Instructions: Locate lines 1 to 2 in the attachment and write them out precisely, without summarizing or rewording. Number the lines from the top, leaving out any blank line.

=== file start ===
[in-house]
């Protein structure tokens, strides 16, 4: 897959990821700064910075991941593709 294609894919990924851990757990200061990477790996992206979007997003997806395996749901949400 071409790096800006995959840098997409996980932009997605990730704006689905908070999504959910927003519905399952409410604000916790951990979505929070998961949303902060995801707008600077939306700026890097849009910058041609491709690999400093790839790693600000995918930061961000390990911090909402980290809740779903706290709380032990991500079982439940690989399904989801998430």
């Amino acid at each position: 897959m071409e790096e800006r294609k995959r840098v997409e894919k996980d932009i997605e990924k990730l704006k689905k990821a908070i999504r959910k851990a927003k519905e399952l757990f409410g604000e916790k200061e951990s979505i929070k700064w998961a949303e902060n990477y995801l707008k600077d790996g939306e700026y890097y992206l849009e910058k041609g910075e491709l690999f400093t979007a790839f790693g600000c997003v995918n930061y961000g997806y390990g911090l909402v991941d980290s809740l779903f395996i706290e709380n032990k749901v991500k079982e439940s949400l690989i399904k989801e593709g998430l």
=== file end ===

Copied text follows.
[in-house]
């Protein structure tokens, strides 16, 4: 897959990821700064910075991941593709 294609894919990924851990757990200061990477790996992206979007997003997806395996749901949400 071409790096800006995959840098997409996980932009997605990730704006689905908070999504959910927003519905399952409410604000916790951990979505929070998961949303902060995801707008600077939306700026890097849009910058041609491709690999400093790839790693600000995918930061961000390990911090909402980290809740779903706290709380032990991500079982439940690989399904989801998430």